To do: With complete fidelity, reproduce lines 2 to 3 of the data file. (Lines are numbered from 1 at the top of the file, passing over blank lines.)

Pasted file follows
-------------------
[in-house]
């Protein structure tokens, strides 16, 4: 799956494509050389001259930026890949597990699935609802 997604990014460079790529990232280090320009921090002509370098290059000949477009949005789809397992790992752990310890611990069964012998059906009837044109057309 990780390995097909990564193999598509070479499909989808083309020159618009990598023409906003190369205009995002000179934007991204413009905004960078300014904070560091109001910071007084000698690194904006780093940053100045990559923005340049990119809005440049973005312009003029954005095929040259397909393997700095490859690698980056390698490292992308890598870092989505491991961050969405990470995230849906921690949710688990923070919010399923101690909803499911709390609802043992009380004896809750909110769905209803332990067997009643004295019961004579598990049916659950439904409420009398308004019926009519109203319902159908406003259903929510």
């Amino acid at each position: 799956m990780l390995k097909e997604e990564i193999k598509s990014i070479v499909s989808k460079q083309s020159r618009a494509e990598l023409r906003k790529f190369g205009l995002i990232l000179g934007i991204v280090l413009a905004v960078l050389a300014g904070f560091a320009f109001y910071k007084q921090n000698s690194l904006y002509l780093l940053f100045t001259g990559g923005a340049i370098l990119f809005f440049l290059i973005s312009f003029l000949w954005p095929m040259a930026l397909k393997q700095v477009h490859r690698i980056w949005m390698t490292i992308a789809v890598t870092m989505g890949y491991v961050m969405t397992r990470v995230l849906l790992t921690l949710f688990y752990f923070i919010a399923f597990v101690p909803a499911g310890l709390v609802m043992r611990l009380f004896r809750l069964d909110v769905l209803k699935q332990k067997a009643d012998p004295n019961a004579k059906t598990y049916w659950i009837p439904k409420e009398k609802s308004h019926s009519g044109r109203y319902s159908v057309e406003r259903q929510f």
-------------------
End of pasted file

């Protein structure tokens, strides 16, 4: 799956494509050389001259930026890949597990699935609802 997604990014460079790529990232280090320009921090002509370098290059000949477009949005789809397992790992752990310890611990069964012998059906009837044109057309 990780390995097909990564193999598509070479499909989808083309020159618009990598023409906003190369205009995002000179934007991204413009905004960078300014904070560091109001910071007084000698690194904006780093940053100045990559923005340049990119809005440049973005312009003029954005095929040259397909393997700095490859690698980056390698490292992308890598870092989505491991961050969405990470995230849906921690949710688990923070919010399923101690909803499911709390609802043992009380004896809750909110769905209803332990067997009643004295019961004579598990049916659950439904409420009398308004019926009519109203319902159908406003259903929510």
């Amino acid at each position: 799956m990780l390995k097909e997604e990564i193999k598509s990014i070479v499909s989808k460079q083309s020159r618009a494509e990598l023409r906003k790529f190369g205009l995002i990232l000179g934007i991204v280090l413009a905004v960078l050389a300014g904070f560091a320009f109001y910071k007084q921090n000698s690194l904006y002509l780093l940053f100045t001259g990559g923005a340049i370098l990119f809005f440049l290059i973005s312009f003029l000949w954005p095929m040259a930026l397909k393997q700095v477009h490859r690698i980056w949005m390698t490292i992308a789809v890598t870092m989505g890949y491991v961050m969405t397992r990470v995230l849906l790992t921690l949710f688990y752990f923070i919010a399923f597990v101690p909803a499911g310890l709390v609802m043992r611990l009380f004896r809750l069964d909110v769905l209803k699935q332990k067997a009643d012998p004295n019961a004579k059906t598990y049916w659950i009837p439904k409420e009398k609802s308004h019926s009519g044109r109203y319902s159908v057309e406003r259903q929510f």